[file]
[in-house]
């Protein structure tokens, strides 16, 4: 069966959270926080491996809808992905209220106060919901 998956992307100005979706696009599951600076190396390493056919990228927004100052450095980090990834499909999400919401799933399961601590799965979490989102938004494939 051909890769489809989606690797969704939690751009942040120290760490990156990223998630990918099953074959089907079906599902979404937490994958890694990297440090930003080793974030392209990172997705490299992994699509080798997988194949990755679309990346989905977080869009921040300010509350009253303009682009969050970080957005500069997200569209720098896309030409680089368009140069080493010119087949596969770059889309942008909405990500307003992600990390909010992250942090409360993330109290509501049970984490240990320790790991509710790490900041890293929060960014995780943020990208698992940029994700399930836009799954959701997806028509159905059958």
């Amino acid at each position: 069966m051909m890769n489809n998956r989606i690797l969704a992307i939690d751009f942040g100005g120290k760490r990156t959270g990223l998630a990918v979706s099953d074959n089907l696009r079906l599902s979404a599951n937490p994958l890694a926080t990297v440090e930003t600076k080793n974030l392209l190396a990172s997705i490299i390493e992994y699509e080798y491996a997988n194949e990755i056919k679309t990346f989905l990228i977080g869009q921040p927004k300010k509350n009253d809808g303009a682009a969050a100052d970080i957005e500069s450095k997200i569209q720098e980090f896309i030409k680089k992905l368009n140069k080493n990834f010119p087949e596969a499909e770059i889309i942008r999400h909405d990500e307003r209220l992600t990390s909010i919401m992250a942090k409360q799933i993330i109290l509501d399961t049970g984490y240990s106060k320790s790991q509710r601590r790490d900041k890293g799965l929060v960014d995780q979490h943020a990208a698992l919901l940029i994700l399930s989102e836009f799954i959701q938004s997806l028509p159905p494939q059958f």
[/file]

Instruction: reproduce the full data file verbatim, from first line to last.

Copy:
[in-house]
């Protein structure tokens, strides 16, 4: 069966959270926080491996809808992905209220106060919901 998956992307100005979706696009599951600076190396390493056919990228927004100052450095980090990834499909999400919401799933399961601590799965979490989102938004494939 051909890769489809989606690797969704939690751009942040120290760490990156990223998630990918099953074959089907079906599902979404937490994958890694990297440090930003080793974030392209990172997705490299992994699509080798997988194949990755679309990346989905977080869009921040300010509350009253303009682009969050970080957005500069997200569209720098896309030409680089368009140069080493010119087949596969770059889309942008909405990500307003992600990390909010992250942090409360993330109290509501049970984490240990320790790991509710790490900041890293929060960014995780943020990208698992940029994700399930836009799954959701997806028509159905059958």
């Amino acid at each position: 069966m051909m890769n489809n998956r989606i690797l969704a992307i939690d751009f942040g100005g120290k760490r990156t959270g990223l998630a990918v979706s099953d074959n089907l696009r079906l599902s979404a599951n937490p994958l890694a926080t990297v440090e930003t600076k080793n974030l392209l190396a990172s997705i490299i390493e992994y699509e080798y491996a997988n194949e990755i056919k679309t990346f989905l990228i977080g869009q921040p927004k300010k509350n009253d809808g303009a682009a969050a100052d970080i957005e500069s450095k997200i569209q720098e980090f896309i030409k680089k992905l368009n140069k080493n990834f010119p087949e596969a499909e770059i889309i942008r999400h909405d990500e307003r209220l992600t990390s909010i919401m992250a942090k409360q799933i993330i109290l509501d399961t049970g984490y240990s106060k320790s790991q509710r601590r790490d900041k890293g799965l929060v960014d995780q979490h943020a990208a698992l919901l940029i994700l399930s989102e836009f799954i959701q938004s997806l028509p159905p494939q059958f």